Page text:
Where this court had adjudicated that a trust company, trustee under a will, by reason of imprudently keeping money of the trust on deposit in its commercial department long after a time when the money should have been invested, became accountable to the trust for the profits which resulted to it from such use of the money after that time, or
alternatively, at the election of the beneficiaries, for the fair value of its use after that time, profits signified actual gain to the company from such use of the money and should be ascertained by applying to the trust money the percentage resulting from the ratio of the net operating earnings after taxes of the commercial department to the commercial deposits, and on the record the fair value of the use of the trust money should be ascertained by applying to the trust money the rate of interest which the company would have had to pay had it borrowed a like amount from the Federal Reserve Bank.
PROCEEDING in the Probate Court for the county of Middlesex for allowance of accounts of the trustees under the will of Lewis Dewart Apsley, late of Hudson.
Following the decision of this court reported in 334 Mass. 324 , there was a report by Monahan, J.
Robert G. Dodge, (Eric Verrill with him,) for the petitioners.
Daniel J. Triggs, for the respondents.
WHITTEMORE, J. A report by the probate judge under G. L. c. 215, Section 13, without decision, brings before us the construction and application of our rescript in this case at an earlier stage. See 334 Mass. 324 , 340.
In that decision we held that, notwithstanding an exculpatory clause in the trust instrument, The New England Trust Company, as managing trustee, was under a liability to the trust because it had failed to invest trust funds for an unreasonable time and had retained the uninvested funds in its commercial department, more precisely described, it now appears, as its "banking department." The funds had been deposited in that department as permitted by G. L. c. 172, Section 54A. We said (page 340), "Whether or not the failure to invest would be a `breach of trust' apart from the aspect of profit to the trustee, we hold that there is liability here to account for the profits which resulted from such withholding, or alternatively for the fair value of the use of the money . . .." The language of the opinion (pages 340-342) shows that, as to profits, what we were referring to was the "incidental profit" (page 341) which "resulted from such withholding" (page 340) and from "the use of the subject funds along with . . . [the trust company's] other commercial deposits" (page 341). The language shows also
that the alternative measure of the "advantage to the trustee" (page 341) from the use of the trust assets (made available because there might in some case be no profit) was to be what "the trustee would have had to pay for the like use of a like amount from other sources" (page 341). We said that "[t]his is `in hand' in the sense that it would otherwise have been paid out and is substantively in this respect like a receipt from or profit on the trust fund" (page 341). These references show, we think, what we intended in the rescript which reads in part, "Further hearing is to be had in the Probate Court for the purpose only of ascertaining the net profits of the commercial department in the relevant periods, and, for alternative use, the fair value of the use of the deposited funds . . .." We were stating and applying not a general rule for a trustee's accountability for a breach of trust but rather a rule for giving the trust the actual gain of the trustee from the use of trust assets or, for alternative use, a substitute therefor. We indicated (page 341) that we were not "imposing liability of the kind which the exculpatory clause has excused." We need not consider to what extent in other circumstances the principles relied on by the respondent would be applicable.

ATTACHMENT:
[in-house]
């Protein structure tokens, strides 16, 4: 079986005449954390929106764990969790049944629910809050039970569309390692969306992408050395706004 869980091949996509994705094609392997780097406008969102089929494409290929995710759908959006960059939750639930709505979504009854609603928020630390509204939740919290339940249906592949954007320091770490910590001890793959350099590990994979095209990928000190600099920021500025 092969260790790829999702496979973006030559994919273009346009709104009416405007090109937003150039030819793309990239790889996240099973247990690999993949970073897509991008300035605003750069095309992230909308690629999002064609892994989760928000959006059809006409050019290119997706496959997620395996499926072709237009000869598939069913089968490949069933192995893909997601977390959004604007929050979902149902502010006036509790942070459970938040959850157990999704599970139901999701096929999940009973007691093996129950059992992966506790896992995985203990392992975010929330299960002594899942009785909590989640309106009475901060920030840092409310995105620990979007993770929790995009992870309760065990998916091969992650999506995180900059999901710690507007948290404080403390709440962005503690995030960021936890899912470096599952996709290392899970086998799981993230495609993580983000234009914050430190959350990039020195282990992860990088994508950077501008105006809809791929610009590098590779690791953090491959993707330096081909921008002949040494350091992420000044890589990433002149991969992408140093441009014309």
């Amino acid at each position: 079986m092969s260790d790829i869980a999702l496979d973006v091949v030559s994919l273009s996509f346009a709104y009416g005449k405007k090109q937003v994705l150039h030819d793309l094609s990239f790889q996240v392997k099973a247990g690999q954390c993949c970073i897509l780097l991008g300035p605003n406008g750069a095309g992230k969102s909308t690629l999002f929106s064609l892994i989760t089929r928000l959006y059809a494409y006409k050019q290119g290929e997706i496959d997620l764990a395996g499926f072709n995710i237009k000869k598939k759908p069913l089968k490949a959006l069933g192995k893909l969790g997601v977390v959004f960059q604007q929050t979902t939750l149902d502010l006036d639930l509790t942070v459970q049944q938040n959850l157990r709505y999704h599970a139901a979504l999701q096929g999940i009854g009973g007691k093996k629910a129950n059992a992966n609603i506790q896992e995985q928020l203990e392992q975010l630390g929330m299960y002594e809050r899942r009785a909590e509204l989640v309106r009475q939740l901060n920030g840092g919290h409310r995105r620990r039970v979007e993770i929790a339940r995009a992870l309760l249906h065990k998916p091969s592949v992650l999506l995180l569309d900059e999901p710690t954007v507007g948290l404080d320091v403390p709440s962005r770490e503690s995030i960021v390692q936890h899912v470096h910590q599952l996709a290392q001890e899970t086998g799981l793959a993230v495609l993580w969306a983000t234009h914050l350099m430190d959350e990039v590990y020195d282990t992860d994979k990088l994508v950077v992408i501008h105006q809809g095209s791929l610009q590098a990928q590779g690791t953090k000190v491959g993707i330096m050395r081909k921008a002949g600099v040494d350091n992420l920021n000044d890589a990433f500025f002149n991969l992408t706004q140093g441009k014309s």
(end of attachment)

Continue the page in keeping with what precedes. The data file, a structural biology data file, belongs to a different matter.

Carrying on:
The correct rule for determining the percentage of profits with which the trust company is chargeable is the percentage that the net operating earnings after taxes of the banking department of the trust company in each of the years 1948, 1949, 1950 and 1951 is of the deposits in these years. Thus, in accordance with paragraph 4 of the stipulation of the parties, the amount with which the trust company is chargeable under this alternative is $1,637.44 plus interest at six per cent per annum from September 19, 1951.
In view of the stipulated facts that the trust company "on the few occasions during the four years in question, when it found it necessary or advisable to borrow, always borrowed either from the Federal Reserve Bank at its current discount rate, or bought from another bank, at the same or a lower rate, a part of such other bank's reserve funds at the Federal Reserve Bank which were in excess of the reserve
required of it," the correct procedure for determining the amount for which the trust company must account under the alternative of the fair value of the use of the money is to apply to the principal sums the rate of interest which the trust company would have had to pay had it borrowed like sums from the Federal Reserve Bank. Paragraph 6 of the stipulation of the parties establishes that under this alternative the total liability of the trust company is $5,193.64 plus interest thereon at six per cent per annum from September 19, 1951.
The case is remanded to the Probate Court for the entry of a final decree in accordance with the earlier rescript and the foregoing construction thereof.